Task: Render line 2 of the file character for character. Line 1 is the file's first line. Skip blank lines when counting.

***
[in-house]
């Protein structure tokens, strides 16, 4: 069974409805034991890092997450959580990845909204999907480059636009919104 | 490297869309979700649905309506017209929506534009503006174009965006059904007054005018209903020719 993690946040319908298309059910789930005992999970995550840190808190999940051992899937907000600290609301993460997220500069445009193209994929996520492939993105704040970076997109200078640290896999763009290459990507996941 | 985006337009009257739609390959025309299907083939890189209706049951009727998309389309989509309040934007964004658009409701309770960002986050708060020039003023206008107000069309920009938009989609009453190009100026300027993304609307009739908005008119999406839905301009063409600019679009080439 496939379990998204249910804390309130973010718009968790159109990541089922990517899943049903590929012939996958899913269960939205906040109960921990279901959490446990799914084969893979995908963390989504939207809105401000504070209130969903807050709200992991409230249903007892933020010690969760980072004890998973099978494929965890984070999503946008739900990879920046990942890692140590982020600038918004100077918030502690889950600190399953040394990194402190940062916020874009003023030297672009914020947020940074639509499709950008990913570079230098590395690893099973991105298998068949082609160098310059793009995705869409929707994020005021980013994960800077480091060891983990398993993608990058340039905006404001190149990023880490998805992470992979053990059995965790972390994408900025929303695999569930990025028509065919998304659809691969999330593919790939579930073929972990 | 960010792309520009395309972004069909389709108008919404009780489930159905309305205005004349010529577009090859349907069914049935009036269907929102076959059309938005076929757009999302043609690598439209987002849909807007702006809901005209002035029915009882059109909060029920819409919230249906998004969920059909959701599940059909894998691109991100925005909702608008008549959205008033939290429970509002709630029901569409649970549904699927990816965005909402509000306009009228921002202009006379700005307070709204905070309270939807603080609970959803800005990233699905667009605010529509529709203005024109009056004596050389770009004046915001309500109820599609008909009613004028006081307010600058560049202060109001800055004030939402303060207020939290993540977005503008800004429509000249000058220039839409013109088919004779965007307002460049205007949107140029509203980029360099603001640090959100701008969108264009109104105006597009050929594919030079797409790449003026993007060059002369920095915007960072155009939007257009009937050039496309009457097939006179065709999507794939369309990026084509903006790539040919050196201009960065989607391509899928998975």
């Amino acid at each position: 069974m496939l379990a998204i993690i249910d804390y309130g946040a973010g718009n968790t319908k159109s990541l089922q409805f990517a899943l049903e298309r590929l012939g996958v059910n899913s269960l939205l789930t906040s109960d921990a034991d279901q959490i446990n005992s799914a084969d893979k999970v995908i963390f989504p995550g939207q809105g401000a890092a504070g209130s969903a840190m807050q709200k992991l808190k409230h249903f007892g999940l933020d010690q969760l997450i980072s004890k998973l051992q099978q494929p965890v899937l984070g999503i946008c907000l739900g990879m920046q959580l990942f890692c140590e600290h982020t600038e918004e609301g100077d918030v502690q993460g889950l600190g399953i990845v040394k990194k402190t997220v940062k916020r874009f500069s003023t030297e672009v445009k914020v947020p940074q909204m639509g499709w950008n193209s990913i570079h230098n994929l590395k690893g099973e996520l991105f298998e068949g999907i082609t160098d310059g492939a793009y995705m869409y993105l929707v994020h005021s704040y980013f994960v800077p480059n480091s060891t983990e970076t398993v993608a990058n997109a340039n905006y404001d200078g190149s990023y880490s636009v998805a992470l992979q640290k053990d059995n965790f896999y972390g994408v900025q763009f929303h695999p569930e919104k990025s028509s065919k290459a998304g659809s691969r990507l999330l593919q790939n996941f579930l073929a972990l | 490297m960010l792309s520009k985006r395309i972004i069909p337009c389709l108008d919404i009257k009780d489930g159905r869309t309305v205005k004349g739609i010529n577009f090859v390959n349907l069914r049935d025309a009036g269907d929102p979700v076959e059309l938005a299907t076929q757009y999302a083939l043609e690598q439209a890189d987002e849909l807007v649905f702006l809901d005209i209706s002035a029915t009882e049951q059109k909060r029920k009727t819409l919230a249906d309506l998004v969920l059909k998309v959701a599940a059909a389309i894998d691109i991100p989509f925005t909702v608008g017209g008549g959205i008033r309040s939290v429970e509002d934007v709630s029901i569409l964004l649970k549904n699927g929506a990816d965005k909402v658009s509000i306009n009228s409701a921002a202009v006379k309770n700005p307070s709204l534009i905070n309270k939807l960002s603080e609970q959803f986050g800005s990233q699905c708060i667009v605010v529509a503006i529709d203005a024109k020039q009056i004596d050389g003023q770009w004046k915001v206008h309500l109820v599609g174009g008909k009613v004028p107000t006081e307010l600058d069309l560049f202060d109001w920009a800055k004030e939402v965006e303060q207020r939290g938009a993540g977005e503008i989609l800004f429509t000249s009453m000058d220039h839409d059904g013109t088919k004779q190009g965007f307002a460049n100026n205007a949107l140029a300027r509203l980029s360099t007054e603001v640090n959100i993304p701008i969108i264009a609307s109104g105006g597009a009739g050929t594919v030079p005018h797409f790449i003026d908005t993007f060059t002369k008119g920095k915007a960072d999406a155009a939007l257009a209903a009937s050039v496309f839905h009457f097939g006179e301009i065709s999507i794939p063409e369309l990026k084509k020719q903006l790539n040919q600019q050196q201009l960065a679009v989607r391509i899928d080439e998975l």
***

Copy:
């Protein structure tokens, strides 16, 4: 069974409805034991890092997450959580990845909204999907480059636009919104 | 490297869309979700649905309506017209929506534009503006174009965006059904007054005018209903020719 993690946040319908298309059910789930005992999970995550840190808190999940051992899937907000600290609301993460997220500069445009193209994929996520492939993105704040970076997109200078640290896999763009290459990507996941 | 985006337009009257739609390959025309299907083939890189209706049951009727998309389309989509309040934007964004658009409701309770960002986050708060020039003023206008107000069309920009938009989609009453190009100026300027993304609307009739908005008119999406839905301009063409600019679009080439 496939379990998204249910804390309130973010718009968790159109990541089922990517899943049903590929012939996958899913269960939205906040109960921990279901959490446990799914084969893979995908963390989504939207809105401000504070209130969903807050709200992991409230249903007892933020010690969760980072004890998973099978494929965890984070999503946008739900990879920046990942890692140590982020600038918004100077918030502690889950600190399953040394990194402190940062916020874009003023030297672009914020947020940074639509499709950008990913570079230098590395690893099973991105298998068949082609160098310059793009995705869409929707994020005021980013994960800077480091060891983990398993993608990058340039905006404001190149990023880490998805992470992979053990059995965790972390994408900025929303695999569930990025028509065919998304659809691969999330593919790939579930073929972990 | 960010792309520009395309972004069909389709108008919404009780489930159905309305205005004349010529577009090859349907069914049935009036269907929102076959059309938005076929757009999302043609690598439209987002849909807007702006809901005209002035029915009882059109909060029920819409919230249906998004969920059909959701599940059909894998691109991100925005909702608008008549959205008033939290429970509002709630029901569409649970549904699927990816965005909402509000306009009228921002202009006379700005307070709204905070309270939807603080609970959803800005990233699905667009605010529509529709203005024109009056004596050389770009004046915001309500109820599609008909009613004028006081307010600058560049202060109001800055004030939402303060207020939290993540977005503008800004429509000249000058220039839409013109088919004779965007307002460049205007949107140029509203980029360099603001640090959100701008969108264009109104105006597009050929594919030079797409790449003026993007060059002369920095915007960072155009939007257009009937050039496309009457097939006179065709999507794939369309990026084509903006790539040919050196201009960065989607391509899928998975």